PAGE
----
Montreal Gazette, March 19, 1994

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Would that Costello's youth had been so brutal

Elvis Costello / Brutal Youth

Mark LePage

Elvoid is back! No more string quartets! No more dust-dry airless chamber-pop lessons from the schoolmarm! He's back, he's ...

... shouting a lot. Costello returns to battle, with the mighty Attractions watching his back, and the banners fly. After years of crackers Neil-Young-like behavior, there will be no more stubborn turns down ever-narrowing stylistic corridors, no more career Kevorkian.

The sound of Steve Nieve's cheesegrinder organ and Pete Thomas's clattering drums is good for some dampness under the eyelids as the sentimental rock hacks pine for '79. The Attractions are back, the cellos are gone, there's enough vitriol to go around for everyone, and "13 Steps Lead Down" captures the venom and pop momentum of Armed Forces-era Elvoid. Everybody's happy.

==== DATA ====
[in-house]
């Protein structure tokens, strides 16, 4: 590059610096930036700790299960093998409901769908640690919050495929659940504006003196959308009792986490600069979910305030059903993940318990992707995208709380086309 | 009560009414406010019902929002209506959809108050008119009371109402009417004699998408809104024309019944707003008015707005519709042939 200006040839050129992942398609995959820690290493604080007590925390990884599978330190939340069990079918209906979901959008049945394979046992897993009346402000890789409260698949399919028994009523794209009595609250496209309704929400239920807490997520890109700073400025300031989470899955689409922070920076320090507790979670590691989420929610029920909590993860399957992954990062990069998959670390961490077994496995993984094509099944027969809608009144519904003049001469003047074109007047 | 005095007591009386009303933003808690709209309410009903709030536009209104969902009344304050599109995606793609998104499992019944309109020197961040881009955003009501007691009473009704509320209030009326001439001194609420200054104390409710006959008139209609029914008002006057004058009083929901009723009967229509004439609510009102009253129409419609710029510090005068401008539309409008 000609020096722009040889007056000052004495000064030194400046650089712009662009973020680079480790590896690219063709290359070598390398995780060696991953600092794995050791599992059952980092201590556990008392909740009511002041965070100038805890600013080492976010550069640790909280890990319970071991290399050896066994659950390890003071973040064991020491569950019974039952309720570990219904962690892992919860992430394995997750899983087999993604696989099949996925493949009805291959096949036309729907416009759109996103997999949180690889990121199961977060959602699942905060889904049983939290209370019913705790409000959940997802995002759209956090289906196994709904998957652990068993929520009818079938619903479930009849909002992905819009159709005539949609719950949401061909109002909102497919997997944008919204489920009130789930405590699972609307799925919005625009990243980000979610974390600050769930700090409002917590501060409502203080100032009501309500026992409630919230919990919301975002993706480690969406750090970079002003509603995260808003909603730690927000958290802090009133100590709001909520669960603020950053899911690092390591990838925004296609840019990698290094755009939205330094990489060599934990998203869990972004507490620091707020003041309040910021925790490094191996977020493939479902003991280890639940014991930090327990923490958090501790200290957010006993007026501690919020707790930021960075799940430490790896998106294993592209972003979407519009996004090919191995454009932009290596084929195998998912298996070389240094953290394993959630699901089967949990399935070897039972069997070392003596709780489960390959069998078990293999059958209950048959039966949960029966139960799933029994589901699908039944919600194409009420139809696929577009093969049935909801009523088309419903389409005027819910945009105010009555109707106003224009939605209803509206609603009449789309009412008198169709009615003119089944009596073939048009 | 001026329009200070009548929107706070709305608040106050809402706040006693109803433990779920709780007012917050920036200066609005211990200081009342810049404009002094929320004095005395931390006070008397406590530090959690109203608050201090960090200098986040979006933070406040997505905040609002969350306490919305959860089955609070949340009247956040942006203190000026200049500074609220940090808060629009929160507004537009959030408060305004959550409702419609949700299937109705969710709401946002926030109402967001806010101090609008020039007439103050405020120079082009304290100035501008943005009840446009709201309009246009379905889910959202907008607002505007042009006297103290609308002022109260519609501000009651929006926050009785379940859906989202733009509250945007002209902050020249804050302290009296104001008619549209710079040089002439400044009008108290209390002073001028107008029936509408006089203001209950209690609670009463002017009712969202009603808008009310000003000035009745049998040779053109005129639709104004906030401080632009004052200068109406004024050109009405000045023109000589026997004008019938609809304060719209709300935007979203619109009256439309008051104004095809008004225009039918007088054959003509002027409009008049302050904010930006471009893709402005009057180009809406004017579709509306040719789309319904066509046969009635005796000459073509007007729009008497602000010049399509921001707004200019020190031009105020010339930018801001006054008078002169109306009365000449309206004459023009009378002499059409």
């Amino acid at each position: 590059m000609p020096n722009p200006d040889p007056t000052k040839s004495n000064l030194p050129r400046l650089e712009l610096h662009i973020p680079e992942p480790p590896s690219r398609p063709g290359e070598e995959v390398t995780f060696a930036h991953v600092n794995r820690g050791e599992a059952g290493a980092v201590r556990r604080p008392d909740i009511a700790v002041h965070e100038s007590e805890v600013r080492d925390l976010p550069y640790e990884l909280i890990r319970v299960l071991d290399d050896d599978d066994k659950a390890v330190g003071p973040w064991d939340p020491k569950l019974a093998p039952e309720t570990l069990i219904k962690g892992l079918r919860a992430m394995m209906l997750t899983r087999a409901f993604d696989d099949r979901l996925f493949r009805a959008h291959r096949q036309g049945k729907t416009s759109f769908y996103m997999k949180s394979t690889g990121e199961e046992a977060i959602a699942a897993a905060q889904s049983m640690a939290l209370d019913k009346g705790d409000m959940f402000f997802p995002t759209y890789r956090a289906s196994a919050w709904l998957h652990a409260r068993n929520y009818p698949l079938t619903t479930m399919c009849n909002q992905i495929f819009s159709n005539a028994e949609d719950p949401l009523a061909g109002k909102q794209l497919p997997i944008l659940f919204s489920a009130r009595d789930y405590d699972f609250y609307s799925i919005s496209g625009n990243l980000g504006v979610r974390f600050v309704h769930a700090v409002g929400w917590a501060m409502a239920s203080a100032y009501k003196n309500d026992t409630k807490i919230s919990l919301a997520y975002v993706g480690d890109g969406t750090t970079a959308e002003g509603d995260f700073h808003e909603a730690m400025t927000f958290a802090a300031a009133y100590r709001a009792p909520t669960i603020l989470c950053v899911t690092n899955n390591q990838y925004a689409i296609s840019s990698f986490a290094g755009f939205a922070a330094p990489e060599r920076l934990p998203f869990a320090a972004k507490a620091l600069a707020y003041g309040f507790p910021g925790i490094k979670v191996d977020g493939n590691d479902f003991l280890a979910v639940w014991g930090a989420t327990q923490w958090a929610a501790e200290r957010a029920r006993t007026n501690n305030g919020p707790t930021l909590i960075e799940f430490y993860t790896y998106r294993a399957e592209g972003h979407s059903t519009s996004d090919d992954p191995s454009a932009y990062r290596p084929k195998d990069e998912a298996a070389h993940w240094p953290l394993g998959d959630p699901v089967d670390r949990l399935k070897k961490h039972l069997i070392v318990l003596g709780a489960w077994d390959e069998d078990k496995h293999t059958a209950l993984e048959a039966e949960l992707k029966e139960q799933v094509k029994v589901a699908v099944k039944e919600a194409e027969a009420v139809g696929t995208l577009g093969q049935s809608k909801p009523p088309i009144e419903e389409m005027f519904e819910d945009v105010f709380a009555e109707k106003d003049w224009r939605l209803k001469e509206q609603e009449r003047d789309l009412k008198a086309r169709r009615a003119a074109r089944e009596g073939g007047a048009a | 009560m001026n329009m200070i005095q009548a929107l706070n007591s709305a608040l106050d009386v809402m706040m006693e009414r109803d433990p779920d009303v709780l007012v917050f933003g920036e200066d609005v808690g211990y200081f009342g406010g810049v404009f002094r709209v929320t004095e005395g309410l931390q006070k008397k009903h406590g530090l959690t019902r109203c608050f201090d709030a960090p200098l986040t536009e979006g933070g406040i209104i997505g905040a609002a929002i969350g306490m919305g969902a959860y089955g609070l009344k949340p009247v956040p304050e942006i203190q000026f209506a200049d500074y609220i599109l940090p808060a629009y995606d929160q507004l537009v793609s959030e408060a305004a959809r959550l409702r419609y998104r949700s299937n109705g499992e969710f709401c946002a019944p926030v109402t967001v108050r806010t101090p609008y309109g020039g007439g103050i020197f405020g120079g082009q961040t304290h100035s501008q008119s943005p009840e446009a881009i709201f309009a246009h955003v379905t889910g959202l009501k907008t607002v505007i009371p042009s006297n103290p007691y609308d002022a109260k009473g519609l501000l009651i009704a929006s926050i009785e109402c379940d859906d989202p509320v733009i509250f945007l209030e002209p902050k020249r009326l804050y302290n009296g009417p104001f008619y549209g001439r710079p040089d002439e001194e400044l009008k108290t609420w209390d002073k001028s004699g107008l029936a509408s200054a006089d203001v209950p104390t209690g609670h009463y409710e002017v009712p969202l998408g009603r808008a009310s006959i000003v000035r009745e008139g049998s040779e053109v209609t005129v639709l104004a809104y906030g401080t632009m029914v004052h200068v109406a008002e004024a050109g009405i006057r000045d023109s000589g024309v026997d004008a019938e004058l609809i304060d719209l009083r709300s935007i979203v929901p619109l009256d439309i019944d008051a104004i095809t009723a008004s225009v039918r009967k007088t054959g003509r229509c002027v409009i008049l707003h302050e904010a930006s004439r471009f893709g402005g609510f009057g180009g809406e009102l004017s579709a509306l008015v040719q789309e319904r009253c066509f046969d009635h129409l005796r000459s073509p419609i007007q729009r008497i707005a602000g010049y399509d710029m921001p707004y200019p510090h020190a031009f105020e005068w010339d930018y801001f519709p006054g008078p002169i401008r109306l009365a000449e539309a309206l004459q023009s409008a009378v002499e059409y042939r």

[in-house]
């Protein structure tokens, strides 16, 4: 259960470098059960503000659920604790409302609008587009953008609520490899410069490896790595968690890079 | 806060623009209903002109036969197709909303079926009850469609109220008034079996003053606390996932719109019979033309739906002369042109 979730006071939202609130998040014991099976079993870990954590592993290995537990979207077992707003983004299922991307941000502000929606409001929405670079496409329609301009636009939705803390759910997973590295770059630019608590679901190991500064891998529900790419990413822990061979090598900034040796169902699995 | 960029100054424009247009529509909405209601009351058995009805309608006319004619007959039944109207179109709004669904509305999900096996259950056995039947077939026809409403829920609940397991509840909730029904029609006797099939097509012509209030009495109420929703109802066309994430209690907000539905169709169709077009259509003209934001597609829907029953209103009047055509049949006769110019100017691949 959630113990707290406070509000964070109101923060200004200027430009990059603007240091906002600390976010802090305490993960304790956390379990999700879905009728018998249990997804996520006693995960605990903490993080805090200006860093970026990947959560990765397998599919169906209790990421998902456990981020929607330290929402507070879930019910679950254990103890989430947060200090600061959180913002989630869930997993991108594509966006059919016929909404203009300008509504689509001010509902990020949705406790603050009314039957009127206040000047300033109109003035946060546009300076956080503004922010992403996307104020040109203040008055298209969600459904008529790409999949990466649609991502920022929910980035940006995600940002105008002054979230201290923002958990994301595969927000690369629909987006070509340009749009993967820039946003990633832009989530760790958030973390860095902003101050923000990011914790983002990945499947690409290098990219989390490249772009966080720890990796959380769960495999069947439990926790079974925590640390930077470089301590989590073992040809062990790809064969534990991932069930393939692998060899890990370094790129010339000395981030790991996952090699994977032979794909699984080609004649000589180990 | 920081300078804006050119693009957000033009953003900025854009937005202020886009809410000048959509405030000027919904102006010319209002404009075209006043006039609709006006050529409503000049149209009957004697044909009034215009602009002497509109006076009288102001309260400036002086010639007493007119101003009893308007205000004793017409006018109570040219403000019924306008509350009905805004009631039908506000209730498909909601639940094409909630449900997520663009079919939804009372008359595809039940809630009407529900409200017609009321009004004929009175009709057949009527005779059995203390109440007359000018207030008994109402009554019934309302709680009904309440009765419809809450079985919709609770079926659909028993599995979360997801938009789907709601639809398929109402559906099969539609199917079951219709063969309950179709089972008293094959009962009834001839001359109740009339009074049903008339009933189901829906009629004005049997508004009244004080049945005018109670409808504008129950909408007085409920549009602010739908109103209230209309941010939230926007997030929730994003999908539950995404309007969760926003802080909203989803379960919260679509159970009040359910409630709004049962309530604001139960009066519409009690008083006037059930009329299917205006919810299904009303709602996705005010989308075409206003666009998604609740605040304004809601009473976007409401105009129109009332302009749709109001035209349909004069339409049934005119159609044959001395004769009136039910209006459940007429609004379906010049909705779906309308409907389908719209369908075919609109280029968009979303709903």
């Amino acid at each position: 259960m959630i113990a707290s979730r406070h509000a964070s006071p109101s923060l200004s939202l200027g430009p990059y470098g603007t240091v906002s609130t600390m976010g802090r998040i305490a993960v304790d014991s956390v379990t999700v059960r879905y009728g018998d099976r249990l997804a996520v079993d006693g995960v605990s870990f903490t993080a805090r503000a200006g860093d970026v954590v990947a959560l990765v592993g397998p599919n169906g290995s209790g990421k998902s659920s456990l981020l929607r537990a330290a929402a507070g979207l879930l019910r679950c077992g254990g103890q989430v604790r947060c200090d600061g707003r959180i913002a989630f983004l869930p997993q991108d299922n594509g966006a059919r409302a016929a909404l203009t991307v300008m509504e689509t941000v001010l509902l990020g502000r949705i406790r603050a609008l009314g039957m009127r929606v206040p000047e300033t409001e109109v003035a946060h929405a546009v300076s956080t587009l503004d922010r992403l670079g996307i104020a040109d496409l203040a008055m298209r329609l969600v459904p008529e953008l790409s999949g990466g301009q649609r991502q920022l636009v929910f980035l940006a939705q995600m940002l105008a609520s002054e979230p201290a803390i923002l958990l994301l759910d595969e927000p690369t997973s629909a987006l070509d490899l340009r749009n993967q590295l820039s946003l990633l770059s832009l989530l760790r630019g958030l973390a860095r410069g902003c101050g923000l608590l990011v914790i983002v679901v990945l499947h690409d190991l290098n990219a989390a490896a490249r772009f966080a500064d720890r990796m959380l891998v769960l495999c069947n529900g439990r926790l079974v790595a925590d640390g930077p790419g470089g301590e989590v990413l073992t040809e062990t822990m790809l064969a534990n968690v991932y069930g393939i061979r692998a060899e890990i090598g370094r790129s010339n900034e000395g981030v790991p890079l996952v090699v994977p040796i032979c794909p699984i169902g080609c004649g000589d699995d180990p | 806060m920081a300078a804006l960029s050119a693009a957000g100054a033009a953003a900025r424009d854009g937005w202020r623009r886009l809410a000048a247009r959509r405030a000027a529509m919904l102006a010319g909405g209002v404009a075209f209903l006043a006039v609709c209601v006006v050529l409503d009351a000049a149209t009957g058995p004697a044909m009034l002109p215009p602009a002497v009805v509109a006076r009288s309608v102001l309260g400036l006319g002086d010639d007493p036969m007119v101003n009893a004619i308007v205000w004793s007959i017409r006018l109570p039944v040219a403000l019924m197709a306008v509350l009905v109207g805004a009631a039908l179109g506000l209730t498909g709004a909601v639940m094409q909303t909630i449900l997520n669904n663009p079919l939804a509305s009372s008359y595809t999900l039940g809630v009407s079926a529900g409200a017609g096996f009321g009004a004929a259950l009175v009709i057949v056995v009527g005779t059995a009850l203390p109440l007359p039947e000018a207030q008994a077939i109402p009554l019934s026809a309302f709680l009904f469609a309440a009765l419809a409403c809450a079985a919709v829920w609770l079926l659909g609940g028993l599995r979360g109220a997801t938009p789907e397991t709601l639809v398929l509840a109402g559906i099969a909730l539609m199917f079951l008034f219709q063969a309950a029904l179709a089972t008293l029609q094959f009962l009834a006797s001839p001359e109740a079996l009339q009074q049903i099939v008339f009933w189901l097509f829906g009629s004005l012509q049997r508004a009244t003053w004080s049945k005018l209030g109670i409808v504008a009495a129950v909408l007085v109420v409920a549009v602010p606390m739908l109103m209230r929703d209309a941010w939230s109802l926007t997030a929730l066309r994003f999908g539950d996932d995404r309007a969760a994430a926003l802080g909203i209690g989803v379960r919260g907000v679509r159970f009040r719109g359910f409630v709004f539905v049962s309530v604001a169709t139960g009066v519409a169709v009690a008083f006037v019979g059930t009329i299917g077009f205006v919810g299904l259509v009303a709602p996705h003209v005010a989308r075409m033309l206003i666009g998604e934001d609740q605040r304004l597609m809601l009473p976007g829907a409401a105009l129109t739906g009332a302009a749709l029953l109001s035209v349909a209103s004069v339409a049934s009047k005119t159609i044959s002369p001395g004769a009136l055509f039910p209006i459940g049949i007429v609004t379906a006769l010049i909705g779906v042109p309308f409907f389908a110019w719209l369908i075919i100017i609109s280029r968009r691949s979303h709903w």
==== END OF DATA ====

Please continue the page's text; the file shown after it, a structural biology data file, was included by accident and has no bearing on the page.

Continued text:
Still, Costello can't shake the stylitus he picked up over the last half-decade, shoehorning admittedly lively ideas into all manner of pop corsets. Lay some blame at the feet of producer Mitchell Froom, who indulges like there's no yesterday.

And there isn't, not when the desperate direction of the great albums is dissipated into pop conceits from the Beatlesque to the baroque.

It's not the "doot-doots" that sink "Clown Strike," but the melody-free bridge and a vocal sticking up like a splinter. And if the singing in "20% Amnesia" is Costello's idea of angry-middle-aged man, it may be time for the Tagamet. Nah, hadda be Froom's fault.


The Gazette, March 19, 1994

Mark LePage reviews Brutal Youth.


1994-03-19 Montreal Gazette page D3 clipping 01.jpg

Page scan.
1994-03-19 Montreal Gazette page D3.jpg


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